The wearing of the red string is practiced by followers of the Kabbalah, a school of thought that focuses on the mystical aspects of Judaism.
A number of Arabic websites have warned against this trend that is gaining popularity amongst secondary school students in Saudi Arabia.
Dr Abdullah al Yusuf, professor of sociology at Imam Muhammad Bin Saud Islamic University in Riyadh, told Asharq Al-Awsat that any imported foreign trend will have an influence on the society to which it has been introduced and that the consequences of such a trend are considered a form of cultural invasion as new behaviors are adopted. He added that young people in general are attracted to eccentric concepts and like to follow new trends.
In a telephone interview with Asharq Al-Awsat, Dr Amal al Arfaj, associate professor of Tafsir [Quran interpretation] at the Faculty of Arts in Dammam, who is also active in preaching the Islamic faith, said that young people often follow trends without fully understanding what they represent.
As an example, Dr Amal explained that young people purchase clothes and other items that carry phrases that could be deemed morally or religiously offensive. These young people, she said, buy and keep these products without understanding their meanings or any dangers that they entail. She argues that if young people were asked about the significance of the red string that is worn around the wrist they would not be able to give an adequate answer.
Dr al Arfaj expressed regret towards the weak role of the family in this regard and believes that young people are primarily influenced by their friends and peers. Moreover, according to al Arfaj, shop owners and market traders also contribute to the spread of foreign cultures in Saudi society by promoting new trends and do not differentiate between what is good and what is bad and fail to understand the effects of some new trends on the youth.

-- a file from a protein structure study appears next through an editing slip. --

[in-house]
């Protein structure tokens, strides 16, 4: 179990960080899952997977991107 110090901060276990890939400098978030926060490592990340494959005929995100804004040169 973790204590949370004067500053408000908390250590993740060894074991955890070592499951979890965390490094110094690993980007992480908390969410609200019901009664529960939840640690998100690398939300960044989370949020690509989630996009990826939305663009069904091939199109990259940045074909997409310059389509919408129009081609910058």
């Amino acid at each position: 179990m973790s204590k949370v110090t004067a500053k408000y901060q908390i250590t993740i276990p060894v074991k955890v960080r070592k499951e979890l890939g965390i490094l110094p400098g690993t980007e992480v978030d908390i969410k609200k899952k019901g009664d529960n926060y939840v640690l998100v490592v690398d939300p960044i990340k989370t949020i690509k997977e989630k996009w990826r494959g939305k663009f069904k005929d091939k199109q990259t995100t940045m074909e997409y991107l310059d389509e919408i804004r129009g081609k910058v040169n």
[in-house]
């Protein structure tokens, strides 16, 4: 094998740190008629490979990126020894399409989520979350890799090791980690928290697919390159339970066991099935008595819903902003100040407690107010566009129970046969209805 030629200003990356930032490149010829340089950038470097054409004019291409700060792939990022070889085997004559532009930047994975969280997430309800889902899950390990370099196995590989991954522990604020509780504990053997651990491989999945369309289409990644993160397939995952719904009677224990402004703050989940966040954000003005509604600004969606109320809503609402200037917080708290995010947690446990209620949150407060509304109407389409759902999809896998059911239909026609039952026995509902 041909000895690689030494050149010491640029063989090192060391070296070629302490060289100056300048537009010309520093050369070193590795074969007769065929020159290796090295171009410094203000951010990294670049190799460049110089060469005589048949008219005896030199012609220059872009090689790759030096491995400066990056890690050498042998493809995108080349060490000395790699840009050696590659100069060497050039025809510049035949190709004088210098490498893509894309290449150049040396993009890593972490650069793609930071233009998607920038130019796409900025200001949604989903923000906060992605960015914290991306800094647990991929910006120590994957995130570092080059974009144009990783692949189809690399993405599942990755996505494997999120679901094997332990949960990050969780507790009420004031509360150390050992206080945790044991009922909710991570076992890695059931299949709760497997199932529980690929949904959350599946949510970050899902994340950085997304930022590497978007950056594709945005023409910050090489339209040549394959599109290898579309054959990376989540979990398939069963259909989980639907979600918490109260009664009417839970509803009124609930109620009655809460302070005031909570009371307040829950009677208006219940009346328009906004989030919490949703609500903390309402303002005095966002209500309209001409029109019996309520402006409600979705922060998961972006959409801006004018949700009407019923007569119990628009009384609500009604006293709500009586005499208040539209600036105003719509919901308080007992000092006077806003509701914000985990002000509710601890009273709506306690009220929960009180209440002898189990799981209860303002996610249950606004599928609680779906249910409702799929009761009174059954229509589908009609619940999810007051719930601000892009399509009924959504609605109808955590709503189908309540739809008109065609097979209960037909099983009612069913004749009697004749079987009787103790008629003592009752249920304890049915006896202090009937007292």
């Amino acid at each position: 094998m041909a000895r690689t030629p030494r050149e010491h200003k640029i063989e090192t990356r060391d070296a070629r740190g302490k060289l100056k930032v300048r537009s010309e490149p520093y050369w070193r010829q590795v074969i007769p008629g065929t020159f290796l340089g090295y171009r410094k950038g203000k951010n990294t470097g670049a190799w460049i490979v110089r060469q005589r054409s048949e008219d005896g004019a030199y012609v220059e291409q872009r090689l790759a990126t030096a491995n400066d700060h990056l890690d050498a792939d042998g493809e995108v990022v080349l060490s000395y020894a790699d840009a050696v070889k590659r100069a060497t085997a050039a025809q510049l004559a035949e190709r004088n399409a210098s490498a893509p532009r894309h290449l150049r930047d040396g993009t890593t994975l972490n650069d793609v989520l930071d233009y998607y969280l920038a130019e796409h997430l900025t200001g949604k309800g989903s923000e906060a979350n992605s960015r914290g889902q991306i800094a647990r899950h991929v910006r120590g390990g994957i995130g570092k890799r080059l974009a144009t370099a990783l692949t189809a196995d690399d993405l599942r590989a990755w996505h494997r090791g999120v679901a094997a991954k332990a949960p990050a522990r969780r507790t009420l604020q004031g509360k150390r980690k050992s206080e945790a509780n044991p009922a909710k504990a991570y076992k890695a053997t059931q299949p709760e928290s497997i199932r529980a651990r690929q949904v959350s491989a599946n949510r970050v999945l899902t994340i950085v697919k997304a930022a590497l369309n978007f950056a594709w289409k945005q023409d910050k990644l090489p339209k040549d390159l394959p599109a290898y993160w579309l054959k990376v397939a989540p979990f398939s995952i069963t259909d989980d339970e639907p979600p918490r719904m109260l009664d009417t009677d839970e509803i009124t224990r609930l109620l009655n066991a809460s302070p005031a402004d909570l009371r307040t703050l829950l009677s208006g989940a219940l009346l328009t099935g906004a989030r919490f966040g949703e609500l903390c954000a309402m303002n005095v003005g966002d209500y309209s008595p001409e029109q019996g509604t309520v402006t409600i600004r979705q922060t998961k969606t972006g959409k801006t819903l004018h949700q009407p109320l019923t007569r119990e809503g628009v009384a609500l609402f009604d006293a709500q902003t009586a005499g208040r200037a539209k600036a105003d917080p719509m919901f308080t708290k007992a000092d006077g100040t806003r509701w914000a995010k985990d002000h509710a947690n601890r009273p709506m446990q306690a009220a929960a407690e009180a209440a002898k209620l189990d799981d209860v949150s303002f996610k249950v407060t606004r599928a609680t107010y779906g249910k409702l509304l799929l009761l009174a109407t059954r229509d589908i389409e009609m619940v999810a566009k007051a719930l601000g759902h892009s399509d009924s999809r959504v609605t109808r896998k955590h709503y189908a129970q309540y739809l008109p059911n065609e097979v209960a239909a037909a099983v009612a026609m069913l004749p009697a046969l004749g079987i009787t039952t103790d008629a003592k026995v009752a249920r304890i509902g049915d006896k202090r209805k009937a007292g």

The majority of male youth who have embraced the Kabbalah-inspired fashion make their own red string bracelet by cutting a piece of thread rather than buying the bracelet from a shop like their female counterparts.
Thamir Abdullah, a secondary school student, said that many of his friends were influenced by international football players in wearing the red string bracelet. He added that he stopped wearing his own red string band after reading some of the warnings that were carried by websites.
Some young Saudi girls wear green or yellow thread around their wrists as they believe that this would bring them good luck.
Another trend that is gaining popularity amongst young Saudi girls is EMO fashion accessories such as colored rubber bracelets. Experts attribute this to an eagerness amongst the young to follow fashion regardless of any cultural or social consequences.